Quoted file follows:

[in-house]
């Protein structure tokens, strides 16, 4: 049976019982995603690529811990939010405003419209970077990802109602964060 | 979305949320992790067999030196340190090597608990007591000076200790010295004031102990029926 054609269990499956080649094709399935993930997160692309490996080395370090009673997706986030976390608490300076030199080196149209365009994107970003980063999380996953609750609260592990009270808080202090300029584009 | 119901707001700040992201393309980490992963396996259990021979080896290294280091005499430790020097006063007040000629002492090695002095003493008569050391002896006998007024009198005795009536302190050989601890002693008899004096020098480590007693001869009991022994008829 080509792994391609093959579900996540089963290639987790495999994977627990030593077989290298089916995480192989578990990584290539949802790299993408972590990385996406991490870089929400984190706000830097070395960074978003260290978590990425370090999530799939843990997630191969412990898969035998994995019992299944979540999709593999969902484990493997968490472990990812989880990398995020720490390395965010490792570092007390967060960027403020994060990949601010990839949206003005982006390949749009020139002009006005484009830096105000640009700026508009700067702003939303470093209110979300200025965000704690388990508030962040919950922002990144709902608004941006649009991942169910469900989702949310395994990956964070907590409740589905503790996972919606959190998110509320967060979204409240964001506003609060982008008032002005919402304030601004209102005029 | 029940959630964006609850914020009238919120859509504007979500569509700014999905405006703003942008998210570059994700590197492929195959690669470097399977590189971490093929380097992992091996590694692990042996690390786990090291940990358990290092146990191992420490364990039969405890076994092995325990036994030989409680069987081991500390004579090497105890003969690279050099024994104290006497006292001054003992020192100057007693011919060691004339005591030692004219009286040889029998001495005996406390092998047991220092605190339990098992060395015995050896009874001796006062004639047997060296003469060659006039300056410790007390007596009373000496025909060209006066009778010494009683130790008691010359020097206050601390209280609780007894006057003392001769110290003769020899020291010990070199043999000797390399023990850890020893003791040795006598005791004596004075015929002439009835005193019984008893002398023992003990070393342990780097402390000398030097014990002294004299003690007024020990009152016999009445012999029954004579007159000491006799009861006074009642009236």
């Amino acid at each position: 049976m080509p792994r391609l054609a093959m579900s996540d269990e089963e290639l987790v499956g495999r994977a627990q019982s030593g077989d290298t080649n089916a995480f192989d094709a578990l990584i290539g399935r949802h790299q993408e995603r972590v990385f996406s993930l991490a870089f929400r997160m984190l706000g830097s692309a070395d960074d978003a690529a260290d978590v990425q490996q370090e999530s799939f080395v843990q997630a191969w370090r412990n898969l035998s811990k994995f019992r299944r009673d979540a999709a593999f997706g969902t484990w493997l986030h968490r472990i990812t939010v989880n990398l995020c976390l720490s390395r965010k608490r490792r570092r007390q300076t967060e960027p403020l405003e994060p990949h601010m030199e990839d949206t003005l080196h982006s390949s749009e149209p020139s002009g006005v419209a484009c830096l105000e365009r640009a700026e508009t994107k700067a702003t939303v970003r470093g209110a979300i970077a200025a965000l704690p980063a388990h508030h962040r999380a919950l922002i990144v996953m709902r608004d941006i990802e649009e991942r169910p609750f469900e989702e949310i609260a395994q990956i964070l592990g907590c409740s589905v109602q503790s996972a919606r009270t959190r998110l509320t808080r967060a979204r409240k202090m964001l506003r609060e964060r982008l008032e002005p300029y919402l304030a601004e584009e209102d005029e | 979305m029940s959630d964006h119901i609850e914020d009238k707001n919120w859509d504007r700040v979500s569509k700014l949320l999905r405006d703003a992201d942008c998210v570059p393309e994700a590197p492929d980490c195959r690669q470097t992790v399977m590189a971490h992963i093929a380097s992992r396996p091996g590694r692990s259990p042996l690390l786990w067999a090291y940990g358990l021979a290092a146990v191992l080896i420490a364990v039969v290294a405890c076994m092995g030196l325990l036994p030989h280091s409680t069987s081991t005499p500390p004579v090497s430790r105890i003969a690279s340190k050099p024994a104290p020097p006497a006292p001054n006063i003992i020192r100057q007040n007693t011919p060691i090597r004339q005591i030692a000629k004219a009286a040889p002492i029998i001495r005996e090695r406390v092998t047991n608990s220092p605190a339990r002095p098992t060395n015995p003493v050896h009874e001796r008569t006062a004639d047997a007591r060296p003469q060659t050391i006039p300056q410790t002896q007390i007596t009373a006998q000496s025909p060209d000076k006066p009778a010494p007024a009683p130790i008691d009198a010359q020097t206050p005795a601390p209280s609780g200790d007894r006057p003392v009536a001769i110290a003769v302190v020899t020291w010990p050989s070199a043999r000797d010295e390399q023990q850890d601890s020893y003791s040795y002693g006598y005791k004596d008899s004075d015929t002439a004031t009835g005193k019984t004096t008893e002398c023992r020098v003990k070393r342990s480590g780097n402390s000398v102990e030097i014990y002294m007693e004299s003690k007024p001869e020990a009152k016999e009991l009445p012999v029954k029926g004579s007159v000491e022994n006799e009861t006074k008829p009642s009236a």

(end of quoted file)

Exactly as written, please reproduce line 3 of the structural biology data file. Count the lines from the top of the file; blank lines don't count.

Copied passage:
């Amino acid at each position: 049976m080509p792994r391609l054609a093959m579900s996540d269990e089963e290639l987790v499956g495999r994977a627990q019982s030593g077989d290298t080649n089916a995480f192989d094709a578990l990584i290539g399935r949802h790299q993408e995603r972590v990385f996406s993930l991490a870089f929400r997160m984190l706000g830097s692309a070395d960074d978003a690529a260290d978590v990425q490996q370090e999530s799939f080395v843990q997630a191969w370090r412990n898969l035998s811990k994995f019992r299944r009673d979540a999709a593999f997706g969902t484990w493997l986030h968490r472990i990812t939010v989880n990398l995020c976390l720490s390395r965010k608490r490792r570092r007390q300076t967060e960027p403020l405003e994060p990949h601010m030199e990839d949206t003005l080196h982006s390949s749009e149209p020139s002009g006005v419209a484009c830096l105000e365009r640009a700026e508009t994107k700067a702003t939303v970003r470093g209110a979300i970077a200025a965000l704690p980063a388990h508030h962040r999380a919950l922002i990144v996953m709902r608004d941006i990802e649009e991942r169910p609750f469900e989702e949310i609260a395994q990956i964070l592990g907590c409740s589905v109602q503790s996972a919606r009270t959190r998110l509320t808080r967060a979204r409240k202090m964001l506003r609060e964060r982008l008032e002005p300029y919402l304030a601004e584009e209102d005029e | 979305m029940s959630d964006h119901i609850e914020d009238k707001n919120w859509d504007r700040v979500s569509k700014l949320l999905r405006d703003a992201d942008c998210v570059p393309e994700a590197p492929d980490c195959r690669q470097t992790v399977m590189a971490h992963i093929a380097s992992r396996p091996g590694r692990s259990p042996l690390l786990w067999a090291y940990g358990l021979a290092a146990v191992l080896i420490a364990v039969v290294a405890c076994m092995g030196l325990l036994p030989h280091s409680t069987s081991t005499p500390p004579v090497s430790r105890i003969a690279s340190k050099p024994a104290p020097p006497a006292p001054n006063i003992i020192r100057q007040n007693t011919p060691i090597r004339q005591i030692a000629k004219a009286a040889p002492i029998i001495r005996e090695r406390v092998t047991n608990s220092p605190a339990r002095p098992t060395n015995p003493v050896h009874e001796r008569t006062a004639d047997a007591r060296p003469q060659t050391i006039p300056q410790t002896q007390i007596t009373a006998q000496s025909p060209d000076k006066p009778a010494p007024a009683p130790i008691d009198a010359q020097t206050p005795a601390p209280s609780g200790d007894r006057p003392v009536a001769i110290a003769v302190v020899t020291w010990p050989s070199a043999r000797d010295e390399q023990q850890d601890s020893y003791s040795y002693g006598y005791k004596d008899s004075d015929t002439a004031t009835g005193k019984t004096t008893e002398c023992r020098v003990k070393r342990s480590g780097n402390s000398v102990e030097i014990y002294m007693e004299s003690k007024p001869e020990a009152k016999e009991l009445p012999v029954k029926g004579s007159v000491e022994n006799e009861t006074k008829p009642s009236a």